Bruce Wood Dance Project humanizes the refugee crisis in Albert Drake’s Chasing Home, part of the company’s Journey’s performance this weekend.
Dallas — Emily Drake tenderly cups David Escoto’s face in the palm of her hand before he scoops her up and spins her around in childlike glee while the rest of the dancers quietly celebrate in the background. As the duet progresses, the two twist, duck and arc around one another while always maintaining their connection through physical touches and eye contact. This marriage ceremony is just one of many poignant moments viewers get to witness in Albert Drake’s new work Chasing Home, which depicts the day-to-day activities of those currently living in refugee camps as they seek to reclaim their identities. The work features an original score by Joseph Thalken, which will performed live by the Dallas Chamber Symphony at Bruce Wood Dance Project’s (BWDP) Journeys performance June 16-17 at Moody Performance Hall, formerly Dallas City Performance Hall. The program also includes Bruce Wood’s Schmetterling (2004) and Zero Hour (1999).
Out of the full 20-minute piece, it’s the duet with Emily Drake and Escoto where we really get to see who Albert Drake, Emily’s husband, is becoming as a choreographer. Yes, Wood’s aesthetic is visible in the dancers’ swooping arm and leg movements and nuanced gesturing, but there is a vulnerability and sensuality in the couple’s partnering that is uniquely Albert Drake. “It is not sexual at all,” Albert Drake says. “It’s sensual in that it’s more about seeing, touching, hearing and feeling. It was about finding those intimate connections between the dancers.” Wood’s influences can also be found in the couple’s silky smooth transitions and momentum-driven partnering and floor work, whereas the dynamic bodying shaping and contrary movement phrases showcased in the dancer’s individual moments cater more to Albert Drake’s artistic sensibilities.
When asked about his evolving movement tastes Albert Drake says, “There are definitely a lot of influences from Bruce in my work just because I adore and respect him. I have also found a lot of connection to his work from my concert training at Southern Methodist University’s Meadows School of the Arts.” Before attending SMU in the fall of 2008 Albert Drake says his knowledge of concert dance was limited. It wasn’t until he took Graham technique with Professor Myra Woodruff that he fell in love with the art form. It was also during this time period that he met Bruce Wood who came to SMU looking for dancers to perform in the first concert of BWDP.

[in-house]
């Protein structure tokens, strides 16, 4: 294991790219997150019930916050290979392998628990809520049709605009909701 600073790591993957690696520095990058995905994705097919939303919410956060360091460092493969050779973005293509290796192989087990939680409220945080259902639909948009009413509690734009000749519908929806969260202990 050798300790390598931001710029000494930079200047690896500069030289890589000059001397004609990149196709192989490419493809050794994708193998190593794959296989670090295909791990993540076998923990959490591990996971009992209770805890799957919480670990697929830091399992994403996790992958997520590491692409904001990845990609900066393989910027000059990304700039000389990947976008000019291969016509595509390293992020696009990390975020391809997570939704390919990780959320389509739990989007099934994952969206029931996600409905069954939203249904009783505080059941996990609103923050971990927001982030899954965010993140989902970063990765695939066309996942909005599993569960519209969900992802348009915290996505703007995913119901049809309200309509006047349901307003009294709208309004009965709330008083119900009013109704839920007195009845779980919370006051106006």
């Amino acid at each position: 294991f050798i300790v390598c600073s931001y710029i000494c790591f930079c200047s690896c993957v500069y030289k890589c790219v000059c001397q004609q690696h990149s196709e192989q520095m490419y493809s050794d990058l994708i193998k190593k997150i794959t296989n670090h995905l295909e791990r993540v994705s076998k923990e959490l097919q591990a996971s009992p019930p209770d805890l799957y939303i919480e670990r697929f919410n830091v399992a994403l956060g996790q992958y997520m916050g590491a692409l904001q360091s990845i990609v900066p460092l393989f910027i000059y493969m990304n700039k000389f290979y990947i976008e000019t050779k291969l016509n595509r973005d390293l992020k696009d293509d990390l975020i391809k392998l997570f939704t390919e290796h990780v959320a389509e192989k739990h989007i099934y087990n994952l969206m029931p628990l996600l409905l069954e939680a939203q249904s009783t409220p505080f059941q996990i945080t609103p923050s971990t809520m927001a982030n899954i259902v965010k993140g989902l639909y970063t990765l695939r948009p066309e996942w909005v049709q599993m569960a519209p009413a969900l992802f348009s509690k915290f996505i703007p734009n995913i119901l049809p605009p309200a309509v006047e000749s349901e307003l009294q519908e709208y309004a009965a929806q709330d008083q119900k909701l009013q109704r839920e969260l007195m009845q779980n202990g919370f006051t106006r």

(Woodruff’s teaching methods were recently praised on Dance Teacher magazine’s website by former student Corinna Lee Nicholson. Check it out here.)
“There were a lot of connections between my Graham classes and Bruce’s work, so I never felt as if I was starting over with a new aesthetic,” says Albert Drake about his first year with the BWDP after graduating from SMU in 2012. “And these connections definitely and heavily translated in my first work Whispers. That piece kind of came out of nowhere and so, I definitely played from what I knew.” Since the premiere of Whispers last season, Albert Drake says he has been trying to find more of his own self in the movement. “Dynamic range has always been important to me. Also, suspension, release, contraction, expansion, soft and aggressive. I like playing around with all these elements and I hope this comes across in my work.”
Circling back to the marriage ceremony mentioned earlier, Albert Drake says the idea came from one of the multiple documentaries he has watched pertaining to the refugee crisis. He was particularly touched with a story about a couple that had met, fell in love and gotten married while living in a refugee camp. “I was inspired by the fact that even with everything else that was going on people came together and found items like pieces of fabric and makeshift flowers to adorn the bride and groom in. It’s these moments of hope and of being able to move forward and progress while still living in this situation that is really what this piece comes down to for me.” A wedding isn’t the only communal activity featured in the piece. Albert Drake also brings soccer and the dabke, a Middle Eastern dance, into the fold with movement sequences dedicated to fast, syncopated foot work similar to an Irish jig and rhythmic soccer drills performed by the men.
After watching Albert Drake and Joseph Thalken converse at the end of rehearsal about the music for the final section it’s clear the two have an amicable working relationship and seem to be on same page in terms of the bigger picture. When I mentioned this to Albert Drake later he chuckled and admitted it has taken a lot of time and mind mapping for them to get to this point. “In our first meeting we wrote a lot of stuff down on paper in terms of content, tune and mood and then we just starting tying all these things together.” He adds, “Joseph and I broke everything into sections with working titles, so there really is no beginning, middle or end to the piece. Instead I created different chapters or vignettes with the hope audiences will focus more on the dancers’ connections than following a narrative.”
<<This preview was originally posted on TheaterJones.com.